Progressive Politics Research and Commentary by Janette Rainwater


"Terrorism" and Blowback: A Chronology of America's Descent into Fascism

March 17, 2003 -

 March 17, 2003    Robin Cook Resigns as Leader of the House of Commons, saying that he cannot "support a war without international agreement or domestic support…. Britain is being asked to embark on a war without agreement in any of the international bodies of which we are a leading partner--- not NATO, not the European Union and, now, not the Security Council. To end up in such diplomatic weakness is a serious reverse…. Our interests are best protected not by unilateral action but by multilateral agreement and a world order governed by rules…. None of us can predict the death toll of civilians from the forthcoming bombardment of Iraq, but the US warning of a bombing campaign that will 'shock and awe' makes it likely that casualties will be numbered at least in the thousands. Iraq's military strength is now less than half its size than at the time of the last Gulf war. Ironically, it is only because Iraq's military forces are so weak that we can even contemplate its invasion. Some advocates of conflict claim that Saddam's forces are so weak, so demoralized and so badly equipped that the war will be over in a few days. We cannot base our military strategy on the assumption that Saddam is weak and at the same time justify pre-emptive action on the claim that he is a threat…. I have heard it said that Iraq has had not months but 12 years in which to complete disarmament, and that our patience is exhausted. Yet it is more than 30 years since resolution 242 called on Israel to withdraw from the occupied territories. We do not express the same impatience with the persistent refusal of Israel to comply…. What has come to trouble me most over past weeks is the suspicion that if the hanging chads in Florida had gone the other way and Al Gore had been elected, we would not now be about to commit British troops…. I intend to join those tomorrow night who will vote against military action now. It is for that reason alone, and with a heavy heart, that I resign from the government."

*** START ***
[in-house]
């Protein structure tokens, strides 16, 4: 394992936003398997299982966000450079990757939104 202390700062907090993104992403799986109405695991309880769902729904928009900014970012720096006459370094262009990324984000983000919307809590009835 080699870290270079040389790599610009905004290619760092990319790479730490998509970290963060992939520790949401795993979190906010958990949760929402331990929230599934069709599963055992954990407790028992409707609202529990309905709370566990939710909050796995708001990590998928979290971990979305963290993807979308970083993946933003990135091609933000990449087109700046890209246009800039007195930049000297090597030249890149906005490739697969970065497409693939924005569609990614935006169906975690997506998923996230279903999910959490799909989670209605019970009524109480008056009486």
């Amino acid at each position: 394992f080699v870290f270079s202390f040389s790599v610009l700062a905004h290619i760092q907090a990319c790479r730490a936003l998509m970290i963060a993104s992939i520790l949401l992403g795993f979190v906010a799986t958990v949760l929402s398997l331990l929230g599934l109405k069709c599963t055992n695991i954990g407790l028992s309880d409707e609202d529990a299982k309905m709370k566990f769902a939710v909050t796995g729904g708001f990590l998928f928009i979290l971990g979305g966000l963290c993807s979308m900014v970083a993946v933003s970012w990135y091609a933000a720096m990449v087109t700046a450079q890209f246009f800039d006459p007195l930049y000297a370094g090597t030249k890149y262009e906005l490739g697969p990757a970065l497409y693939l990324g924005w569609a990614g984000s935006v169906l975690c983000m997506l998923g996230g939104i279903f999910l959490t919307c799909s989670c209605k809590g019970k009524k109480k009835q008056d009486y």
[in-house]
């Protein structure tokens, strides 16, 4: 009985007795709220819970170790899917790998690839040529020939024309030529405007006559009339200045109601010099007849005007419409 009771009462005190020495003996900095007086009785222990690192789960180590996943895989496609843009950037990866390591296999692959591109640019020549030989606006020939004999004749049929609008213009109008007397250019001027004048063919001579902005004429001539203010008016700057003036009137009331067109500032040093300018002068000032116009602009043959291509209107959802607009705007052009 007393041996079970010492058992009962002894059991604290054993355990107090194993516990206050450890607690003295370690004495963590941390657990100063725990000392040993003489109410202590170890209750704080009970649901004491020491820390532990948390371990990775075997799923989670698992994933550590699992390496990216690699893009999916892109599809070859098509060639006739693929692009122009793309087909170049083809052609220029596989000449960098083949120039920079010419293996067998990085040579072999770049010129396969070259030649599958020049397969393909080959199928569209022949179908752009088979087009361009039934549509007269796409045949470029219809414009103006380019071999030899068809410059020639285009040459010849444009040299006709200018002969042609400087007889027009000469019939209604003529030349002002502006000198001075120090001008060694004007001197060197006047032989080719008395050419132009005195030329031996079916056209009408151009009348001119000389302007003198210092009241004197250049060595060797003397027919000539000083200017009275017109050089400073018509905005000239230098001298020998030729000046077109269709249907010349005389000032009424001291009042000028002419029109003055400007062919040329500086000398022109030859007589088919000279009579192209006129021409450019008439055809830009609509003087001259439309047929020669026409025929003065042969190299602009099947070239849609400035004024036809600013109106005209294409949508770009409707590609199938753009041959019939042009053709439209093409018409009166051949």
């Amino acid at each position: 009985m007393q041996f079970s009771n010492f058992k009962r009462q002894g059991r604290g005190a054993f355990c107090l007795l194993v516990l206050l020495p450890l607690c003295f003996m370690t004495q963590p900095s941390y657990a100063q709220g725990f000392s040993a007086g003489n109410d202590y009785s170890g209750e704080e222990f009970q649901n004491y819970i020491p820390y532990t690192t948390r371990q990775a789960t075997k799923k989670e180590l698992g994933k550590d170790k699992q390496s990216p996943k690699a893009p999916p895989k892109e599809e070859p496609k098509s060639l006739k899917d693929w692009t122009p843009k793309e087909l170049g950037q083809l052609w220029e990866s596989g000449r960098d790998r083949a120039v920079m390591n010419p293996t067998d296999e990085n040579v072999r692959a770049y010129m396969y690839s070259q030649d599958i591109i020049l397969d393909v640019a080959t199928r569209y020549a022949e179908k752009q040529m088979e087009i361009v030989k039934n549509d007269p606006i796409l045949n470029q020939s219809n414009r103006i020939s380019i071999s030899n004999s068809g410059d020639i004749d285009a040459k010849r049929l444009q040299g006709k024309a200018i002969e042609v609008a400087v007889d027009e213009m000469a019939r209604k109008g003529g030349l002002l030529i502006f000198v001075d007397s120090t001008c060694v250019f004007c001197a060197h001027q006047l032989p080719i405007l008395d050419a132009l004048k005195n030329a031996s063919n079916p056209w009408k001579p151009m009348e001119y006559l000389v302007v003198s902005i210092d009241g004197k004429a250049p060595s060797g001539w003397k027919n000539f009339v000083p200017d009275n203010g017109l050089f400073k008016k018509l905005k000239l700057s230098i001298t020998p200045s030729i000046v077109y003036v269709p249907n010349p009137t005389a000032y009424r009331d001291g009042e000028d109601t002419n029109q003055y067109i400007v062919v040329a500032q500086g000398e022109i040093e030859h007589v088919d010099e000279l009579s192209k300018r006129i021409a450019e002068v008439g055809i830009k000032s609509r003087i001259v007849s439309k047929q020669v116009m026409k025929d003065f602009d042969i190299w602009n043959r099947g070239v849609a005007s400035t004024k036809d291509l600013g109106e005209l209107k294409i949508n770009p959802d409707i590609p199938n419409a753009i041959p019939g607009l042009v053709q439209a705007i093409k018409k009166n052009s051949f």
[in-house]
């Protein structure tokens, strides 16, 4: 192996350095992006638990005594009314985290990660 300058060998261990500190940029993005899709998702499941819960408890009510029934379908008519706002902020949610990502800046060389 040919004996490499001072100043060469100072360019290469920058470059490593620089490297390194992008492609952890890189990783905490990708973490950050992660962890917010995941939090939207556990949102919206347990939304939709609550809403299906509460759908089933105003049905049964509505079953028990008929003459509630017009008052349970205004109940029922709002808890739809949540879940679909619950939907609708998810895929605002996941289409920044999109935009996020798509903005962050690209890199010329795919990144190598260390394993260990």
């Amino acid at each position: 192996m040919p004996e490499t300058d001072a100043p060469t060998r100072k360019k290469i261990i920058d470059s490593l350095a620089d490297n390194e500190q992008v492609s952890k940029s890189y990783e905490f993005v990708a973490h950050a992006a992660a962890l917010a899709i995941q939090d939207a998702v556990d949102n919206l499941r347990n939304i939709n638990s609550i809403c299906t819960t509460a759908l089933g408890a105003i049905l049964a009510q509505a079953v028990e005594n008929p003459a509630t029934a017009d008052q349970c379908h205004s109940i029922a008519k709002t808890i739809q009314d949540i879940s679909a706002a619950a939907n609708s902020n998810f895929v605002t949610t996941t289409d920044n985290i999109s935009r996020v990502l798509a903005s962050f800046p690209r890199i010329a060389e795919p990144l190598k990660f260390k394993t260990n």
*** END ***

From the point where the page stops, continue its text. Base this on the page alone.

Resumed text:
March 17, 2003    Bush Gives Saddam a 48-Hour Ultimatum to Leave His Country--- or Else in a speech that completely distorts the truth.

  1. For starters, UN Resolution 1441 did not give the US (or any country) permission for unilateral military action against Iraq.
  2. M. Chirac did not say France would veto "any resolution that compels the disarmament of Iraq." He said, "France will vote no because it considers that there is no reason to go to war to achieve the objective we have set, that is, the disarmament of Iraq."
  3. Bush says with a straight face that a "broad coalition is now gathering to enforce the just demands of the world." Really? The US warmongers could not get the nine votes on the Security Council to pass their second resolution. Only UK and Australia are sending troops. That's "broad?"
  4. He repeats the lie that Iraq has "aided, trained and harbored terrorists, including operatives of Al Qaeda" despite statements to the contrary by the CIA. This oft-repeated allegation is a sly way to make the American public believe that Saddam Hussein was somehow responsible for the 9-11 attacks.

For Bush the possibility that Iraq might constitute a danger at some unspecified future date warrants pre-emptive unilateral military action. He declares that the United States has the "sovereign authority to use force in assuring its own national security." In other words, forget about international law and a finger to the nose at the United Nations. Just as Hitler and Mussolini brought about the demise of the League of Nations by their flagrant disregard of international law and the League's strictures, so is the Bush Cabal destroying the UN---- an organization fostered by the Allies after World War II in the hopes of a peaceful, just and orderly world.

The terror alert is raised again to orange in the anticipation of terrorist reprisals; the Iraqi people are promised food, medicine and "liberation" from the tyrant. (However, this 48-hour ultimatum shuts down the oil-for-food program and causes the withdrawal of all UN humanitarian aid workers!)

[The next day the UN inspectors left Iraq. The New York Times delivered a scathing condemnation of Bush's total foreign policy: "Once the fighting begins… it will not feel like the right time for complaints about how America got to this point. Today is the right time. This war crowns a period of terrible domestic failure, Washington's worst in at least a generation. The Bush administration now presides over unprecedented American military might. What it risks squandering is not America's power, but an essential part of its glory…. The result is a war for a legitimate international goal against an execrable tyranny, but one fought almost alone. At a time when America most needs the world to see its actions in the best possible light, they will probably be seen in the worst."